If I am truthful, all of my weekly insights, to date, happened upon full reflection once I’d had some distance from the actual activity. Indoor skydiving was not that. My perspective was instant.
My biggest revelation the day I stepped into that wind tunnel was there is a right time and a wrong time to let go of control. I could not control the wind. I could tame the direction it took me but, the wind was going to win this competition and instead of fighting it, working with it was going to be the only way to embrace the experience. Even the slightest movements in the delicate balance of body versus wind made a monumental change.
I like to managing everything. It probably goes back to being raised by a single father and having to take on so much responsibility, but I enjoy the control. I prefer having all the information, making plans, and ensuring all the ducks are in a row. It means I get the praise or the backwards glances, but more the recognition, and I like that.
However, there is a great deal of pressure and stress associated with always being in charge. For take-charge junkies such as myself, it goes both ways. We decide to have the cake and hold on to it until it liquifies in our clenched fists or turns to dust so that others choke on it. That got dark fast.
Recently, our family had the fortune to holiday with good friends. My girlfriend is even better at taking charge than I am and I chose to surrender to her sound judgement and impeccable taste. I’m not going to lie, it was amazing! I went along for the ride, having no say in the complaints, but enjoying every single decision, I did not have to make or arrangement I didn’t have to organise.
Having others make a move to take the lead and sitting back to see where the excitement carries you is freeing. I knew my friend had our best interests at heart and wanted our collective vacation to be stellar. Relinquishing the decision making to her as a result was easy.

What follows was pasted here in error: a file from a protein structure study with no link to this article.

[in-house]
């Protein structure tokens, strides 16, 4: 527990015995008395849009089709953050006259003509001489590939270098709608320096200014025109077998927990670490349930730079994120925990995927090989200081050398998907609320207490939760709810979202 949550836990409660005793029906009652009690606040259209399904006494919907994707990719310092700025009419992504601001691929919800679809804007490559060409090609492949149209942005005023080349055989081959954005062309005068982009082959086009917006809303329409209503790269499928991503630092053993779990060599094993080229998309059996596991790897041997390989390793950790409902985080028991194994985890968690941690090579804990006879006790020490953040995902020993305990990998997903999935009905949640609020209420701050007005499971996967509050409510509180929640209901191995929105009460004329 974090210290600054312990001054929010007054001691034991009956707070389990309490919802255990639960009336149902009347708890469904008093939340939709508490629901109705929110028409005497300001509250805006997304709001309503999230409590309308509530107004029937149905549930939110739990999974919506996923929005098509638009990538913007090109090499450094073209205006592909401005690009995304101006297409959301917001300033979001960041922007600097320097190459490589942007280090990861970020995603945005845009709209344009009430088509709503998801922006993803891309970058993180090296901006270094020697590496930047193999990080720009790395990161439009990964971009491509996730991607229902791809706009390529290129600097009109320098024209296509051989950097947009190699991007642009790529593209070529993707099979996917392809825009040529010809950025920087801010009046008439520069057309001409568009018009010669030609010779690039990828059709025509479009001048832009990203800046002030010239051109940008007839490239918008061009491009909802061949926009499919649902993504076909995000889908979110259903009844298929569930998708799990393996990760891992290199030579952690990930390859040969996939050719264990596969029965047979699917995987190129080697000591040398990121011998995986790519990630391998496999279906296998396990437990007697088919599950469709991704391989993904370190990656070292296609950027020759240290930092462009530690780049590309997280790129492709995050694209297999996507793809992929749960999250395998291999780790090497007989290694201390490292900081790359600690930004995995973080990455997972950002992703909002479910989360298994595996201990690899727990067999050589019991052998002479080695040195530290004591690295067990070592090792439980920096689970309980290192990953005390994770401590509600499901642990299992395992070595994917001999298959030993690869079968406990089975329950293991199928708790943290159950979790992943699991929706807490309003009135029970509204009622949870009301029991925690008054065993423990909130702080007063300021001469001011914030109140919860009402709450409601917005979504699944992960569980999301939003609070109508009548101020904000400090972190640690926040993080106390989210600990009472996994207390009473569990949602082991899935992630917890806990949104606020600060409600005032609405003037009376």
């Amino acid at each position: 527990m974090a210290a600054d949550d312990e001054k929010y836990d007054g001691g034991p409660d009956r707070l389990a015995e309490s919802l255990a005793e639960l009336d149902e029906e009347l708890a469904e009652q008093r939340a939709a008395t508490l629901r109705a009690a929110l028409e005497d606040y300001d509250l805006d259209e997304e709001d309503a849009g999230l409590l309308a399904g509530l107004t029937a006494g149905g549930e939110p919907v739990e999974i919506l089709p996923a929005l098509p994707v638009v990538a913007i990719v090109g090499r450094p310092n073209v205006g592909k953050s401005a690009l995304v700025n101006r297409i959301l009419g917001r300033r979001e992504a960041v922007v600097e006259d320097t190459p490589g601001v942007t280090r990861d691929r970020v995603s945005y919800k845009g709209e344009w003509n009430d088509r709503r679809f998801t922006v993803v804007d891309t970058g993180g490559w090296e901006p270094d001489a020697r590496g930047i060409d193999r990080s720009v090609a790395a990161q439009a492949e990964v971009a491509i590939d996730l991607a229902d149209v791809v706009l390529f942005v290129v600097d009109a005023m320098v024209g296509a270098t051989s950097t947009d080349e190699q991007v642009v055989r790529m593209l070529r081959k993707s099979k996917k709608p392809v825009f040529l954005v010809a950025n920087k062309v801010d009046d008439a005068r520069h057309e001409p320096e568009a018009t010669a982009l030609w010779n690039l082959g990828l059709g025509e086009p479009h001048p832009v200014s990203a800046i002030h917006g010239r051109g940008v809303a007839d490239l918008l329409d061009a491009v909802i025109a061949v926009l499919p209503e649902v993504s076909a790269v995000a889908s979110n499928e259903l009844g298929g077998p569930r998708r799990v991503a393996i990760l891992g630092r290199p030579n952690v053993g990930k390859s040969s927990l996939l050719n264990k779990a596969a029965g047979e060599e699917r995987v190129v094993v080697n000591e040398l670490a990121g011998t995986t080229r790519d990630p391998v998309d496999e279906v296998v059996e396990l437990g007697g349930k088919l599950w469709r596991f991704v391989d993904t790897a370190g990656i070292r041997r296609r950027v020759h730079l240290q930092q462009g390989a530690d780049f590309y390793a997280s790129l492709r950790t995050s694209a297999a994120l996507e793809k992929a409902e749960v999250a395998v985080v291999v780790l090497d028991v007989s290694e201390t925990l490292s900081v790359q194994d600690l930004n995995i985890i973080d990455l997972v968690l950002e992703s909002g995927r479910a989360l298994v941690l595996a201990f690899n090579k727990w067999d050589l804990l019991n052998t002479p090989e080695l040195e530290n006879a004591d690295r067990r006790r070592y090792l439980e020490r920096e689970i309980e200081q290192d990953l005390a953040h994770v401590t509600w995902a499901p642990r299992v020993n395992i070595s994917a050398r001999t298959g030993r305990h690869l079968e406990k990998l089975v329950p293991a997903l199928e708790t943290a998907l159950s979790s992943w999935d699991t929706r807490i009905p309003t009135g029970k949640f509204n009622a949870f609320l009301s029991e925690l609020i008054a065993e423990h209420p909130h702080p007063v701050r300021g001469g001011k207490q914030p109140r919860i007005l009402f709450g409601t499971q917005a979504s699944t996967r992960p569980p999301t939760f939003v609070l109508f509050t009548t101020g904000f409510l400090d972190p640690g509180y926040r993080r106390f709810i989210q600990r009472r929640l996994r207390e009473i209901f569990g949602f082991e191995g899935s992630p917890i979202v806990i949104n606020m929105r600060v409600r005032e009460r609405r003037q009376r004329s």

I would be lying if I told you I was chill the whole time though. I had a bit of a stress attack for a few weeks before we left. Am I taking advantage? Am I adding stress? Am I a pansy? Where are we staying? But when I surrendered and let the others in the room make the decisions, I felt lighter. It is liberating to let the wind take you. The world opens up just a little to see what is available when someone else’s ideas come to fruition. The art of possible is enlightening.
What I am growing to realise though is monumental change can happen with even the slightest of movements, just like in the wind tunnel or the holiday. Allowing our friend to plan that trip made her more comfortable and allowed me the head space to work on my weekly challenges. It is a monumental change for me to give up control of our holiday. And I survived.
The last two-plus years, depression has been the wind in my life. I surrendered to it for as long as it took to heal, but am resuming the piloting of my thoughts. Sure, those lies my mind tries to tell me worm their way back to the surface on occasion, but I can control those now with the slightest of movements.
To be in control of my life, however, I have to own my depression. I am not shy about telling people I’ve been depressed. I think it helps my healing and allows people to relate to me on another level because most people have someone in their life who has a mental illness. But owning my depression means accepting that it took control. That’s scary. I can apply my new-found knowledge and accept my depression for what it was–a person planning my life without my best interests at heart. I can move on from that and decide who makes the decisions in my life. The answer is me. I get to choose. I chose my friend, but I do not accept depression.
Depression will not take charge and rule my thoughts and actions or be in control. I recognise it wants to push on me and win me over, but it is my turn now. I can own my thoughts and how I react to them. I can slow my decent. I can jump out of that perfectly good couch and try fifty new things this year. Depression is not going to stop me. I am my wind, and I get to determine the direction I want to go.
My Turning 50 Like a Boss Tip: Only allow those people who are interested in seeing you fly to have any impact on the decisions in your life.
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